First released in 2007, the iPhone turned the wireless industry on its head and kicked off a stampede of mobile device manufacturers and software developers all hungry for a slice of the customizable, "smart" cell phone market. Today, hundreds - and soon, thousands - of phones compare to the iPhone in all four major categories: operating system, apps, hardware and wireless network availability.
Mobile Operating Systems
The operating system (OS) is the biggest factor when comparing phones to the iPhone. The OS determines the look, feel and functionality of the user interface (UI). The four most notable operating systems on the market are Apple iOS, Android OS, BlackBerry OS and Windows Phone 7. Apple iOS is only available on the iPhone and iPod Touch from Apple. BlackBerry OS is only available on BlackBerry phones from Research In Motion (RIM) and Windows Phone 7 is only available on five licensed phone models by Dell, HTC, LG and Samsung as of 2011. The Android OS, on the other hand, is used on hundreds of phones from dozens of manufacturers, because Android is a Linux-based "open source" OS. That means software developers can access, use and change Android OS in whatever way they wish. All of these operating systems can do what the Apple iOS does, generally speaking. There is no "best" mobile OS; it all depends upon user preference.
Other Mobile Operating Systems
Like the Android OS, the Linux-based mobile operating systems Bada, Maemo, Meego and WebOS are also open source, but they have not reached the level of developer and market participation that Android has achieved. Another mobile OS is Symbian - a light, open source, mobile OS maintained by Nokia that dominates the world market - but the phones on which Symbian operates tend not to be as hardware-impressive as the iPhone, and therefore cannot be meaningfully compared to the Apple iOS.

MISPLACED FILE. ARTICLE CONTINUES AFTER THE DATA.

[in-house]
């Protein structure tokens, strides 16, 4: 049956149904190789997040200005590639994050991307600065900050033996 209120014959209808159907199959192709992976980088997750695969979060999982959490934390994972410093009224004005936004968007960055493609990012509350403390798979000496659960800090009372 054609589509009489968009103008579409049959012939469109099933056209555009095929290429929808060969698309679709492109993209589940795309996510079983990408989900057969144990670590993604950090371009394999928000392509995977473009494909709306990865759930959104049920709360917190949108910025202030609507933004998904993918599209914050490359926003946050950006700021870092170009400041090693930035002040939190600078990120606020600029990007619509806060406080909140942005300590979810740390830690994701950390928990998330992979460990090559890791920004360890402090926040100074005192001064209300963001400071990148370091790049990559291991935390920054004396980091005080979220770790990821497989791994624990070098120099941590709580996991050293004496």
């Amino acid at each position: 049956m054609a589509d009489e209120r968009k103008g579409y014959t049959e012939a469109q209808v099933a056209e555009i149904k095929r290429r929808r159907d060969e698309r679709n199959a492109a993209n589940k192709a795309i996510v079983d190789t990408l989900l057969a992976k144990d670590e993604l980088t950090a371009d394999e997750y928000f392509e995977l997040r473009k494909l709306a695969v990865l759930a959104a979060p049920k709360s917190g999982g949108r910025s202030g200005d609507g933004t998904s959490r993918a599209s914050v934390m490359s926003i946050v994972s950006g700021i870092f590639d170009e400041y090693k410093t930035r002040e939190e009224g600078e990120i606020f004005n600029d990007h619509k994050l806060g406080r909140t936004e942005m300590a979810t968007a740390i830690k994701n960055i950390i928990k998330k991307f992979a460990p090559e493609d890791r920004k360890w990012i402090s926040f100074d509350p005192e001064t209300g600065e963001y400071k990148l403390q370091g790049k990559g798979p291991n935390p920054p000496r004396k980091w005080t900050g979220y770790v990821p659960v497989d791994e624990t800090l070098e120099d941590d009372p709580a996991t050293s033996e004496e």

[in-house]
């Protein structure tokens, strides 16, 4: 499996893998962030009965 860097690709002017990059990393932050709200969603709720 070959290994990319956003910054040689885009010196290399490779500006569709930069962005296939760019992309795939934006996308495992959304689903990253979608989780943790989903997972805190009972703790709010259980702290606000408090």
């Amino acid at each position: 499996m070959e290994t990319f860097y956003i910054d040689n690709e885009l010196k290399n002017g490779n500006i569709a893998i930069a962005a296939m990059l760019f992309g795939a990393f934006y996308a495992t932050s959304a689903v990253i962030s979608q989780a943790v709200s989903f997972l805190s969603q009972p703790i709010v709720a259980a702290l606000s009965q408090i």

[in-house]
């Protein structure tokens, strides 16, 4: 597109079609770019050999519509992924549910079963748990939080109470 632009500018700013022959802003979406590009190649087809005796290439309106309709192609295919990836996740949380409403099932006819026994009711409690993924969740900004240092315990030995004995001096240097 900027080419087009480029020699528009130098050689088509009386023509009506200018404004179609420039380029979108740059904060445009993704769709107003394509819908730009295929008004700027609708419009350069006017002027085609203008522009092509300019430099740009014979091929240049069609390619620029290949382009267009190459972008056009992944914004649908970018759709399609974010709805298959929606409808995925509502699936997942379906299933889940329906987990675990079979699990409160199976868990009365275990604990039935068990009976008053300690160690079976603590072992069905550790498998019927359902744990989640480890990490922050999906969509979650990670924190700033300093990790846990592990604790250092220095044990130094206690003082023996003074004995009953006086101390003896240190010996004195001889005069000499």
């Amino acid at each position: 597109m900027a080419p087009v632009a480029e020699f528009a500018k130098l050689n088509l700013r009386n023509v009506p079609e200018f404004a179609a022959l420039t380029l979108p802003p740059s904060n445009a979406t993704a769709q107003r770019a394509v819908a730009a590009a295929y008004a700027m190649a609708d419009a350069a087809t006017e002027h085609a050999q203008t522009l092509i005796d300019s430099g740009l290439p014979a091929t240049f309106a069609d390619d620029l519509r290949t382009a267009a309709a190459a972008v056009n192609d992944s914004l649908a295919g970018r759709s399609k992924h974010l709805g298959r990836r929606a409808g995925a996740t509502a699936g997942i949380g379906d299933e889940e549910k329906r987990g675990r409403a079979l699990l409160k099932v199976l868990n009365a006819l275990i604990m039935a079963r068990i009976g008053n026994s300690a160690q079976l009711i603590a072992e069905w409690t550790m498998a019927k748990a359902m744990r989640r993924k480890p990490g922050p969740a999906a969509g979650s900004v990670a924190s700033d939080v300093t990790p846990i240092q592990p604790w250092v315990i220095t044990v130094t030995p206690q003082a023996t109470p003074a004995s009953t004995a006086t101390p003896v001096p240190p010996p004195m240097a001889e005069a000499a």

The mobile OS of a phone determines what types of "apps" or compact mobile programs can be added to the phone. Each OS has its own app library that users can download from. They offer free or paid apps for added functionality. There is an endless array of apps. As of February 2011, the App Store for iPhone and iPod Touch contains more than 350,000 apps created by third-party developers; the number continues to grow. Android Market has more than 250,000 and growing. BlackBerry App World has more than 10,000 apps and growing, while the Windows Phone App Marketplace contains about 5,000 apps and growing.
The iPhone's main claim to fame is popularizing the high-resolution touchscreen phone in the mid-2000s. Today most smartphone manufacturers offer hi-res touchscreen models for BlackBerry, Android and Windows phones. Additional hardware to look for when comparing a phone to the iPhone: 5-megapixel still camera, high-definition video camera and LED flash; a backward-facing camera for taking pictures of oneself and running video calls; Bluetooth, USB dock connector port and headphone jack; accelerometer; and a compact size.
The Apple iPhone has exclusive contracts with the AT&T and Verizon wireless networks. This includes regular, 3G and 4G connectivity for blazing fast downloads and uploads while mobile. Other smartphones use those networks and more, including Sprint, T-Mobile, and MetroPCS.
- Nielsen Wire: Apple Leads Smartphone Race, while Android Attracts Most Recent Customers
- TechCrunch: Gartner: Android OS Sales Trump iOS And RIM, Grew 888 Percent In 2010
- TechTree.com: Mobile Phones: Smartphone OS Comparison
- TechRadar UK: News: iOS vs Android vs WebOS vs MeeGo
- Jaxov: Famous Mobile OS Features Comparison Sheet
- Spencer Platt/Getty Images News/Getty Images